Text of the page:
KEVIN AYERS AND THE WHOLE WORLD-COLOURS OF THE DAY (BOOTLEG), CD, LATE 90'S (RECORDED: 1970-1972), UK
Sun dappled, dewy eyed whimsified Canterbury godhead was what Kevin Ayer and his short lived Whole World band were and their "Shooting For The Moon" album (Ayers second after leaving Soft Machine) is one of the high water marks of the entirety of British rock of the era, for my money. Flanked for that one glorious album and subsequent tours by a truly idiosyncratic line-up that included outwardly bound soprano sax master Lol Coxhill, modernist composer David Bedford and a very young Mike Oldfield in it's ranks, the joyously mad and life affirming music that resulted was very much the product of a hot house creative environment where all parties concerned are operating at the top of their game. the live recordings captured on Colours Of The Day underscore just what a unique phenomenon The Whole World Band were, if also underscoring what a slightly drunken one they could be as well, a facet of their identity that fits Ayer's plummily stoned raconteur persona like a big floppy suede hat. Newcomers to Ayers might be advised to check out the studio versions first, but for those into the myth, the contents of this boot are enough to start a pool of drool forming, none more so (well...for me and my circle at least) than a jaw dropping 13+ minute version of his heartbreakingly beautiful (and originally brief) masterstroke, "Clarence In Wonderland" that sends Coxhill into endless fusillades of exalted soprano sax spirals; some of his finest on display anywhere. I could go on waxing rhapsodic about details track by track, but I won't belabor the point. This just simply kills. 'Nuff said.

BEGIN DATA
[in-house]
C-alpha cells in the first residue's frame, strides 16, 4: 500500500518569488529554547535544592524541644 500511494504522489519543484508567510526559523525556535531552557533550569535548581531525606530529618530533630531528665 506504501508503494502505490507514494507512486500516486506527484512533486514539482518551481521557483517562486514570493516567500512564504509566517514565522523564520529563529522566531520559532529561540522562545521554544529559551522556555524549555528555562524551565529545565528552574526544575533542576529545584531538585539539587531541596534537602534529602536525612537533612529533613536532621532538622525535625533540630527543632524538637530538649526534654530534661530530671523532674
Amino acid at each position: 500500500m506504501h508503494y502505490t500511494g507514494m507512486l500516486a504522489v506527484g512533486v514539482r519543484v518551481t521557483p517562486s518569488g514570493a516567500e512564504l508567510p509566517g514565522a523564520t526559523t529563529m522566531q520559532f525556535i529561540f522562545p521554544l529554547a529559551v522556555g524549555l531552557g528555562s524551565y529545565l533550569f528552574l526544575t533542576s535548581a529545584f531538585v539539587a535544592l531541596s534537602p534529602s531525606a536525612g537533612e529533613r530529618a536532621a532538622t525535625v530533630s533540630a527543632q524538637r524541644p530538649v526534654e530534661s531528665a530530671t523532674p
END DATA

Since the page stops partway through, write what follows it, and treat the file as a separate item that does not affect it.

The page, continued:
Get part one Here
Get part two Here